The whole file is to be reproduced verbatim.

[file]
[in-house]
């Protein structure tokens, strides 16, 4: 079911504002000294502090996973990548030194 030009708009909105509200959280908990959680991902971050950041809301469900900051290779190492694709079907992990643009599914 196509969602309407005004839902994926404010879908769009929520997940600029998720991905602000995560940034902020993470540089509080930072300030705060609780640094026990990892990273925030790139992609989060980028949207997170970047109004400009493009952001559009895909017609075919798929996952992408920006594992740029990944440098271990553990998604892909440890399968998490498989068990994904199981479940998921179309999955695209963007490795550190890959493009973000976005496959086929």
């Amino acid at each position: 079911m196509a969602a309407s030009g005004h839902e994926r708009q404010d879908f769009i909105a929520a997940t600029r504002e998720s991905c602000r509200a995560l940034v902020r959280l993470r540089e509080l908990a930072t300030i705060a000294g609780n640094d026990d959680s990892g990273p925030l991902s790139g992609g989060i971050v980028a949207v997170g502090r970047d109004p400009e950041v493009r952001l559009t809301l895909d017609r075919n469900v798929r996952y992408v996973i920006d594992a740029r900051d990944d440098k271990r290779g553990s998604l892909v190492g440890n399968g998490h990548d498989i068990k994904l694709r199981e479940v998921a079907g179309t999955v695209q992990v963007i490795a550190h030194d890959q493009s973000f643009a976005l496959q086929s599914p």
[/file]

[in-house]
């Protein structure tokens, strides 16, 4: 079911504002000294502090996973990548030194 030009708009909105509200959280908990959680991902971050950041809301469900900051290779190492694709079907992990643009599914 196509969602309407005004839902994926404010879908769009929520997940600029998720991905602000995560940034902020993470540089509080930072300030705060609780640094026990990892990273925030790139992609989060980028949207997170970047109004400009493009952001559009895909017609075919798929996952992408920006594992740029990944440098271990553990998604892909440890399968998490498989068990994904199981479940998921179309999955695209963007490795550190890959493009973000976005496959086929």
């Amino acid at each position: 079911m196509a969602a309407s030009g005004h839902e994926r708009q404010d879908f769009i909105a929520a997940t600029r504002e998720s991905c602000r509200a995560l940034v902020r959280l993470r540089e509080l908990a930072t300030i705060a000294g609780n640094d026990d959680s990892g990273p925030l991902s790139g992609g989060i971050v980028a949207v997170g502090r970047d109004p400009e950041v493009r952001l559009t809301l895909d017609r075919n469900v798929r996952y992408v996973i920006d594992a740029r900051d990944d440098k271990r290779g553990s998604l892909v190492g440890n399968g998490h990548d498989i068990k994904l694709r199981e479940v998921a079907g179309t999955v695209q992990v963007i490795a550190h030194d890959q493009s973000f643009a976005l496959q086929s599914p």